• The party of Lincoln, called the Republican party, under its present name and organization is of recent origin. It is admitted to be an anti-slavery party, while it attracts to itself by its creed, the scattered advocates of exploded political heresies, of condemned theories in political economy, the advocates of commercial restrictions, of protection, of special privileges, of waste and corruption in the administration of Government; anti-slavery is its mission and its purpose.
  • Under existing conditions the negro votes the Republican ticket because he knows his friends are of that party. Many a good citizen votes the opposite, not because he agrees with the great principles of state which separate parties, but because, generally, he is opposed to negro rule. This is a most delusive cry. Treat the negro as a citizen and a voter, as he is and must remain, and soon parties will be divided, not on the color line, but on principle. Then we shall have no complaint of sectional interference.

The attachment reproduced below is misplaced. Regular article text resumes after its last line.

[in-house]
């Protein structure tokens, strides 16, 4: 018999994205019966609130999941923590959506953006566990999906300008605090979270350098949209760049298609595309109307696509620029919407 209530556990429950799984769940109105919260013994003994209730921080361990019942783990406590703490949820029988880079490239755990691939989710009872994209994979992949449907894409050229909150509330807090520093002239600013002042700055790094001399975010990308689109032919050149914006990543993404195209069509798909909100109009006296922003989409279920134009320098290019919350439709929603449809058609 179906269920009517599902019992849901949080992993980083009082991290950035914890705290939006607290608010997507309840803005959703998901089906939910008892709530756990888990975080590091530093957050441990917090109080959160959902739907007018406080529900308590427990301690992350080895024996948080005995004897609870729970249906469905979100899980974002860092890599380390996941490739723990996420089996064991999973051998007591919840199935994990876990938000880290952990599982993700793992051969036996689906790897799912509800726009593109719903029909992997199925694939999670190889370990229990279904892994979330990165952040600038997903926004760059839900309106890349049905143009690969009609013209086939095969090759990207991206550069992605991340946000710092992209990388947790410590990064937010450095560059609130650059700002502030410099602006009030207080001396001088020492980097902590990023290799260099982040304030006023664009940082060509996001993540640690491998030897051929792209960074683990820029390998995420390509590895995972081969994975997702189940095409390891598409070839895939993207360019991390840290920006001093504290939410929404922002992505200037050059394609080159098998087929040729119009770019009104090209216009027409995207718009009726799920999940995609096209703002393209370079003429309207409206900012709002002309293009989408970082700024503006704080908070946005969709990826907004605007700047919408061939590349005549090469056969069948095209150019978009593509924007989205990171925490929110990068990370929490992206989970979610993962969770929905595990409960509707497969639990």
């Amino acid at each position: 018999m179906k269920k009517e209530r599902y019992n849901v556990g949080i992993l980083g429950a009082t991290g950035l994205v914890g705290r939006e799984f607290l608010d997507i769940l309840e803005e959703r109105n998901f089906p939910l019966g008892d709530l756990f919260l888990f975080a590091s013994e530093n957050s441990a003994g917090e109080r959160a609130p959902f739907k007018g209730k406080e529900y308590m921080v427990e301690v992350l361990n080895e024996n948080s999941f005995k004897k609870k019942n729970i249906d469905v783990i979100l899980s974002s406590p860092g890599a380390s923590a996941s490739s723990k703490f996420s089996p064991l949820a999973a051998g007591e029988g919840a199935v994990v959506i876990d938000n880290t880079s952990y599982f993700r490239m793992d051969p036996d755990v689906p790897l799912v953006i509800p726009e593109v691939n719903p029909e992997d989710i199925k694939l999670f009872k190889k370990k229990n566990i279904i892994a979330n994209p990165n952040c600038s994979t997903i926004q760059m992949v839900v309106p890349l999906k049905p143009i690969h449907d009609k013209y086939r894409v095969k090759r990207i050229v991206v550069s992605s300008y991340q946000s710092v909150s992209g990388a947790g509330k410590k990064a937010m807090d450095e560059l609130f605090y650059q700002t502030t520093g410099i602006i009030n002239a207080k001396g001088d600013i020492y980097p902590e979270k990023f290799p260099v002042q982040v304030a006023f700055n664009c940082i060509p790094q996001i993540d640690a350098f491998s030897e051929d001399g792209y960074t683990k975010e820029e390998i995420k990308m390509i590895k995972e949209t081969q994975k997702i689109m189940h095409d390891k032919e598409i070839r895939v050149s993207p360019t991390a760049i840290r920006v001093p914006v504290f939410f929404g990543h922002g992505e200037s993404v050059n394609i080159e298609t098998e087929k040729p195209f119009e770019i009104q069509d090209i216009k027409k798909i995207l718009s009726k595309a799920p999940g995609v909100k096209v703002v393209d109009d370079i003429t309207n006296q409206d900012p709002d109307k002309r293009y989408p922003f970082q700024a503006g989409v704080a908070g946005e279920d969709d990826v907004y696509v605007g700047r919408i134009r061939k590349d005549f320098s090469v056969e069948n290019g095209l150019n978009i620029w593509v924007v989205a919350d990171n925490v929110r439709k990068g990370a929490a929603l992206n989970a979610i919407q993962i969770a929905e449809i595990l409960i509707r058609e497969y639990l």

• The anti-slavery party contend that slavery is wrong in itself, and the Government is a consolidated national democracy. We of the South contend that slavery is right, and that this is a confederate Republic of sovereign States.
    • Laurence M. Keitt, as quoted in "Congressman from South Carolina, in a speech to the House" (25 January 1860), The Congressional Globe.